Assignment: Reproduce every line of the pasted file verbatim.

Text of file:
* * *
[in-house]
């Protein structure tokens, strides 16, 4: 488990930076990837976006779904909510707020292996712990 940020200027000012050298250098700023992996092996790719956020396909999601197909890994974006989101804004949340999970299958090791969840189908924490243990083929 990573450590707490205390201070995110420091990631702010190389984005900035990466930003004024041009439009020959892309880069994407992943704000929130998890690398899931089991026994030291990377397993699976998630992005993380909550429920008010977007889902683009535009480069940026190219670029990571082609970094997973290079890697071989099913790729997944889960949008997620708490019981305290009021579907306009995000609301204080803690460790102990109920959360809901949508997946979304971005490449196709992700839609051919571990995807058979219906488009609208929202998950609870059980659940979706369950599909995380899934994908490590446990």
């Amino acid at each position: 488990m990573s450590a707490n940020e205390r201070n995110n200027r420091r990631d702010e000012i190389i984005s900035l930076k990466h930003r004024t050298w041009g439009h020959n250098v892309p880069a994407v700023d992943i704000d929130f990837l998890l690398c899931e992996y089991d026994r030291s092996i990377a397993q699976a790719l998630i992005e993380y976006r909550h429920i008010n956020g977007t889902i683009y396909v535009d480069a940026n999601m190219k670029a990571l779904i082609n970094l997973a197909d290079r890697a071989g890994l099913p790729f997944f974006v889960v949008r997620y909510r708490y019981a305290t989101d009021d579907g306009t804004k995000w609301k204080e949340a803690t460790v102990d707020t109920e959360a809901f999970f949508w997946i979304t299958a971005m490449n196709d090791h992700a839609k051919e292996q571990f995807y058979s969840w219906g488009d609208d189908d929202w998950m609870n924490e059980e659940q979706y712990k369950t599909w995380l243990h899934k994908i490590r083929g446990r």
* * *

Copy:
[in-house]
């Protein structure tokens, strides 16, 4: 488990930076990837976006779904909510707020292996712990 940020200027000012050298250098700023992996092996790719956020396909999601197909890994974006989101804004949340999970299958090791969840189908924490243990083929 990573450590707490205390201070995110420091990631702010190389984005900035990466930003004024041009439009020959892309880069994407992943704000929130998890690398899931089991026994030291990377397993699976998630992005993380909550429920008010977007889902683009535009480069940026190219670029990571082609970094997973290079890697071989099913790729997944889960949008997620708490019981305290009021579907306009995000609301204080803690460790102990109920959360809901949508997946979304971005490449196709992700839609051919571990995807058979219906488009609208929202998950609870059980659940979706369950599909995380899934994908490590446990």
């Amino acid at each position: 488990m990573s450590a707490n940020e205390r201070n995110n200027r420091r990631d702010e000012i190389i984005s900035l930076k990466h930003r004024t050298w041009g439009h020959n250098v892309p880069a994407v700023d992943i704000d929130f990837l998890l690398c899931e992996y089991d026994r030291s092996i990377a397993q699976a790719l998630i992005e993380y976006r909550h429920i008010n956020g977007t889902i683009y396909v535009d480069a940026n999601m190219k670029a990571l779904i082609n970094l997973a197909d290079r890697a071989g890994l099913p790729f997944f974006v889960v949008r997620y909510r708490y019981a305290t989101d009021d579907g306009t804004k995000w609301k204080e949340a803690t460790v102990d707020t109920e959360a809901f999970f949508w997946i979304t299958a971005m490449n196709d090791h992700a839609k051919e292996q571990f995807y058979s969840w219906g488009d609208d189908d929202w998950m609870n924490e059980e659940q979706y712990k369950t599909w995380l243990h899934k994908i490590r083929g446990r």